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|A B C D E F G H I J K L M N O P R S T U V W Y|
Fever (which can accompany chills) is the body's natural response to a variety of conditions, such as infection. If the fever is mild (102 degrees Fahrenheit or less) with no side effects, no professional treatment is required. Drink lots of fluids and get plenty of rest.
Evaporation cools the skin and thereby reduces body temperature. Sponging with comfortably warm water (about 70 degrees Fahrenheit) may help in reducing a fever. Cold water, however, is uncomfortable, and may increase the fever because it can trigger chills.
Medications such as acetaminophen are effective in fighting a fever and chills. Children who have symptoms of a viral infection should not be given aspirin because of the risk of Reye's syndrome.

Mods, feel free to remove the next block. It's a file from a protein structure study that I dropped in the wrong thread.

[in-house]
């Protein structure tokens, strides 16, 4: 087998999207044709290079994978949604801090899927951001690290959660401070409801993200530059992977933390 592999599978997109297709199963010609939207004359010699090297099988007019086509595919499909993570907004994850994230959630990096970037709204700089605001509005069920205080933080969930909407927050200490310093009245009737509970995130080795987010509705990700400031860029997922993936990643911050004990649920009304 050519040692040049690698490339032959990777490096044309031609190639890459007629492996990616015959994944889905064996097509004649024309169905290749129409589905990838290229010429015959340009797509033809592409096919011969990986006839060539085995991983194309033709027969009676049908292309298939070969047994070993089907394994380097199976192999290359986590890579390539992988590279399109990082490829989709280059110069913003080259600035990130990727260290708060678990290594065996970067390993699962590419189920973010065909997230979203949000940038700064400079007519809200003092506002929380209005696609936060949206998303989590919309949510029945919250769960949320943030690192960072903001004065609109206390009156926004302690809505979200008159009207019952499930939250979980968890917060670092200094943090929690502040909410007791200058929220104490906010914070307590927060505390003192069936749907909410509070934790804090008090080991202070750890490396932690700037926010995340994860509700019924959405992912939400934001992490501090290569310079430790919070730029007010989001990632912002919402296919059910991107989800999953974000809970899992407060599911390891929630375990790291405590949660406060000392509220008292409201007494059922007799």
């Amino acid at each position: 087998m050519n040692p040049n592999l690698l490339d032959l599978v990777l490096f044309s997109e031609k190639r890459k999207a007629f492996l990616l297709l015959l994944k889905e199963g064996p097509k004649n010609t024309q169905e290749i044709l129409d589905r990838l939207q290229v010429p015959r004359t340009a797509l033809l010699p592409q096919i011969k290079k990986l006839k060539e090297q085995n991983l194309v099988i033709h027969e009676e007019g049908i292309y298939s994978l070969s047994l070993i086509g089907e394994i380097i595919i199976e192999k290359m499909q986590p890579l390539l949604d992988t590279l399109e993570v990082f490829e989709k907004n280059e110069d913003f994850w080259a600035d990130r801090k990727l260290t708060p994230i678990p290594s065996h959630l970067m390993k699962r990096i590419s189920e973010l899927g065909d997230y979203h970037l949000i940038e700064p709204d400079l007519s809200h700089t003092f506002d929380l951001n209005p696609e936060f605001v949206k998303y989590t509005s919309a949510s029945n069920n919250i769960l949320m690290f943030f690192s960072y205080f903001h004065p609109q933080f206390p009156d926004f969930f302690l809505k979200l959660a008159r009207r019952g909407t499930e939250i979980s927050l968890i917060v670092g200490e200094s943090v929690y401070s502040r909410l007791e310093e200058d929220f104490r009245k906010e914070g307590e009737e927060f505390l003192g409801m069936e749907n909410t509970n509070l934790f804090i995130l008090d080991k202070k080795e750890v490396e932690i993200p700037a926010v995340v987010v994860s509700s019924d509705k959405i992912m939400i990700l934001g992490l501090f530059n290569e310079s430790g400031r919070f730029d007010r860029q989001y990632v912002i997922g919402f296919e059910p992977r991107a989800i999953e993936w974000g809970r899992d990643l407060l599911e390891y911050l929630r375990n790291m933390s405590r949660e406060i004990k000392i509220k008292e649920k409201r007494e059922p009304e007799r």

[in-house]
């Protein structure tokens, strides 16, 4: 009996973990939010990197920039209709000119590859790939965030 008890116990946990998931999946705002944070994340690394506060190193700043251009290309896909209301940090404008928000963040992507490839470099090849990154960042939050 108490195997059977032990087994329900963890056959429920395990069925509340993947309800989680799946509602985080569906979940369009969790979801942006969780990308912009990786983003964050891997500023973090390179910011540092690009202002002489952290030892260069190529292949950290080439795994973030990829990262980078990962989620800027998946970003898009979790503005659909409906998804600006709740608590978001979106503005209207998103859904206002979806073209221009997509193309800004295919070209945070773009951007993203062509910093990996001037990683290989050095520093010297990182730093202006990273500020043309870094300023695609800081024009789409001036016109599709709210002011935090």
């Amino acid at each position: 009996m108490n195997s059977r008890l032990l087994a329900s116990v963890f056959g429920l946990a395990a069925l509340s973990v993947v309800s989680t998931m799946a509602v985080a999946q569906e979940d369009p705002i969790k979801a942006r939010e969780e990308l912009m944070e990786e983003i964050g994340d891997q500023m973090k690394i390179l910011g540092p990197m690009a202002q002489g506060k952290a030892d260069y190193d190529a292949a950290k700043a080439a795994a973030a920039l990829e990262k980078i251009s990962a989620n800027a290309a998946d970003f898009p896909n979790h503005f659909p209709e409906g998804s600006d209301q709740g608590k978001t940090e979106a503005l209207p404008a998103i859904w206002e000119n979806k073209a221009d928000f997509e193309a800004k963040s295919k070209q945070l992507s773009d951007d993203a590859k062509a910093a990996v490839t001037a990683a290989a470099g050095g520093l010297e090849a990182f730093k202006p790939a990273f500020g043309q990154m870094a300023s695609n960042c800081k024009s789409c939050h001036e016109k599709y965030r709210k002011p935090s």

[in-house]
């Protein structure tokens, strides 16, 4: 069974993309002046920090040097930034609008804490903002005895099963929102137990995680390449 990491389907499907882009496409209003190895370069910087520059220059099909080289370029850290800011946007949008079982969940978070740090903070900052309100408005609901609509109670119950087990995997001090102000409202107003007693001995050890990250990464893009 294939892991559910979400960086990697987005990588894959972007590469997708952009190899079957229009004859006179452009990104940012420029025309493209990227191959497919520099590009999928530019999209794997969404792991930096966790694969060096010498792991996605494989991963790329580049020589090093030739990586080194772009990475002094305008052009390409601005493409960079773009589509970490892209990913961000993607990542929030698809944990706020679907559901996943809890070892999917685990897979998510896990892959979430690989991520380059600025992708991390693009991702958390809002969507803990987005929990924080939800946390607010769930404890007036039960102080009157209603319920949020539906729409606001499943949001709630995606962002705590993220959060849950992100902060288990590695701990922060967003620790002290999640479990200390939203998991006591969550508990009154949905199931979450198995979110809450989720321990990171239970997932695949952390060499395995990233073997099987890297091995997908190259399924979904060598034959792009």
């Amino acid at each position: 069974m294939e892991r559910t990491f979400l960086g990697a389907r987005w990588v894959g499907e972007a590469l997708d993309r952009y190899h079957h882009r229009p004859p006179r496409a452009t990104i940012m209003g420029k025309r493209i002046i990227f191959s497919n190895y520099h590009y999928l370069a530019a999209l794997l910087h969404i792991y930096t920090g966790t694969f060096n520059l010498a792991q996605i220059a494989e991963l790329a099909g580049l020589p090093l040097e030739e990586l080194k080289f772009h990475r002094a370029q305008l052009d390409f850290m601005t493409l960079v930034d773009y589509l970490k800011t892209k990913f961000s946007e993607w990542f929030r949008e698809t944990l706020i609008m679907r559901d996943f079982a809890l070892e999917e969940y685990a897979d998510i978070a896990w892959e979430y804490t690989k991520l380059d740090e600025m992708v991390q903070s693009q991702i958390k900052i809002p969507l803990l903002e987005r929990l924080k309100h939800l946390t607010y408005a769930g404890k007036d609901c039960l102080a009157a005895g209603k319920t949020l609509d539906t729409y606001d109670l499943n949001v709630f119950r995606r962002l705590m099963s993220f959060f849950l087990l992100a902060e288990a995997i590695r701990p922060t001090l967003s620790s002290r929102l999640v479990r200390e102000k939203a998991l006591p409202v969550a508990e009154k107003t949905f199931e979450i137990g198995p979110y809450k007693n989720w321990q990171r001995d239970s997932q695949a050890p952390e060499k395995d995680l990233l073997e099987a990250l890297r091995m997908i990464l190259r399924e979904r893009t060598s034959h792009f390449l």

Do not bundle up in blankets if there is a high temperature; this will only cause a fever to rise.
Home care for a child:
Children who have symptoms of a viral infection should not be given aspirin because of the risk of Reye's syndrome.
If the child's temperature is over 103.5 degrees Fahrenheit 1 to 2 hours after giving medication for fever, place the child in a tub of lukewarm water up to the navel. Rub a wet washcloth or towel over the child's body for 20 minutes or for as long as can be tolerated. Add warm water as needed to maintain the water temperature and keep the child from shivering. Pat (don't rub) the child dry with a towel.
|Call your health care provider if:|
|What to expect at your health care provider's office:|
The health care provider will obtain your medical history and will perform a physical examination.
Medical history questions documenting chills in detail may include the following:
The physical examination may include emphasis on the skin, eyes, ears, nose, throat, neck, chest, and abdomen. Body temperature will likely be checked.
Diagnostic tests that may be performed include the following: